۷ مهر ۱۴۰۱ |۳ ربیع‌الاول ۱۴۴۴ | Sep 29, 2022
News Code: 364599
17 April 2022 - 20:48
Muslim students

Nearly half of the students interviewed in the state of California reported being bullied for being Muslim, a new report by the Council on American-Islamic Relations found.

Hawzah News Agency – Interviews with 700 Muslim students in schools in the state of California found high levels of bullying, harassment, and discrimination by peers and adults, including teachers.

A report conducted in 2021 by the Council on American-Islamic Relations (CAIR) found that nearly half of the students, 47.1 percent, reported being bullied for being Muslim.

That is more than twice the reported national average of 20 percent.

“Muslim students of all ages have been ostracised and mistreated in the past because of their faith and perceived, yet clearly false, association with 9/11 and other acts of terrorism,” said Amr Shabaik, the civil rights managing attorney for CAIR-LA.

“Often, such events manifest in the form of bullying by other students, lack of preventative and reporting measures by school officials, and insufficient training for educators as to how to mediate or de-escalate religious, racial and ethnically-charged bullying,” Shabaik said.

More than half of respondents, 55.73 percent, reported feeling unsafe, unwelcome, or uncomfortable at school due to their Muslim identity.

This is the highest reported level since CAIR-California began doing the survey in 2013.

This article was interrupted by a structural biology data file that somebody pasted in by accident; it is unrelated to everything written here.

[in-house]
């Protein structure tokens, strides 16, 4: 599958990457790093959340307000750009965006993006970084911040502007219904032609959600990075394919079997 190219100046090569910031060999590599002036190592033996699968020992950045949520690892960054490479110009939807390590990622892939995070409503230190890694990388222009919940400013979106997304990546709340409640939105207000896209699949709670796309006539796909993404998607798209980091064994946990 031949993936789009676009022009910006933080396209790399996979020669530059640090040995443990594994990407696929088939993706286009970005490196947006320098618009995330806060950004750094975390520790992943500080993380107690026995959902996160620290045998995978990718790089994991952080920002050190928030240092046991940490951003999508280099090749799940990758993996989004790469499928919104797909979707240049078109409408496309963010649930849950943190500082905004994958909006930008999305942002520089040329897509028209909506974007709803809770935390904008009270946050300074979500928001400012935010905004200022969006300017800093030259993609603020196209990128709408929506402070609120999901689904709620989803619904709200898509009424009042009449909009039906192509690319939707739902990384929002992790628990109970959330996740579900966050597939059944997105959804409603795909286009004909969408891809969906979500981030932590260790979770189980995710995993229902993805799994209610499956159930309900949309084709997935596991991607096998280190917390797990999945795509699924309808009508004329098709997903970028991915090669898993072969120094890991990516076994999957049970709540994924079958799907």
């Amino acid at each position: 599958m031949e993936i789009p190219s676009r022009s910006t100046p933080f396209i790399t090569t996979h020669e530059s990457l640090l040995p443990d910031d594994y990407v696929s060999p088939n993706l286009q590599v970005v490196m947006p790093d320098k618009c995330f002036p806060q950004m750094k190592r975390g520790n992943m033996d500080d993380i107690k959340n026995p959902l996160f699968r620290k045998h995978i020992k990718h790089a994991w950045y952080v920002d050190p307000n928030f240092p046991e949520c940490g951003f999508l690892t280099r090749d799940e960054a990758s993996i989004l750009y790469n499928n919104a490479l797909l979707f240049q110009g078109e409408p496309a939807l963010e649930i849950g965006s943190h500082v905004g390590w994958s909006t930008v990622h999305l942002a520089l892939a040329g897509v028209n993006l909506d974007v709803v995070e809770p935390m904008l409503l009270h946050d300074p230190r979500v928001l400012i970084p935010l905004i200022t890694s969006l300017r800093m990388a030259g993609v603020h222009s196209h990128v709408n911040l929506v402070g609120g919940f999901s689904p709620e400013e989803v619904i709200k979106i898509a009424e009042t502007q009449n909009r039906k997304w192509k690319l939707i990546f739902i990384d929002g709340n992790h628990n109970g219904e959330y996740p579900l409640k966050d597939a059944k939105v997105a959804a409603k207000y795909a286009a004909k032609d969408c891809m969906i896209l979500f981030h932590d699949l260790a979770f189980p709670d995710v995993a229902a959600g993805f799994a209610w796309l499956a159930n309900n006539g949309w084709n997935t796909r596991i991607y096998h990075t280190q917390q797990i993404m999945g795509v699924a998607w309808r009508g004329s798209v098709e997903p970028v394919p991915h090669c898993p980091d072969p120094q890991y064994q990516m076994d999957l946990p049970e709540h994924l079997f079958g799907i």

“I was constantly called Osama bin Laden by the same guy who would tell me that I looked Bomb with a big emphasis on the word bomb,” said an 18-year-old female student from Brentwood.

Harassment over headscarves

The report goes on to document that nearly one in three students, 30.12 percent, who wear a hijab or headscarf reported that it was tugged at, pulled, or offensively touched.

“People have verbally abused me for being Muslim,” a young woman, 18, from Redwood City told the survey. “(They) mocked me and Islam and I have had my hijab pulled off by a classmate for no reason.”

The report also found approximately one-third of students experienced or witnessed some form of cyberbullying.

One of the more disturbing findings indicates that nearly one in four respondents, 23.5 percent, reported that a teacher, administrator, or other adult at their school made offensive comments about Islam or Muslims.

“A 16-year-old female public school student from Orange County reported that her ‘teacher attacked [her] in front of [her] class’,” said Shabaik. “Saying things like ‘terrorist’ and ‘you don’t belong here’.”

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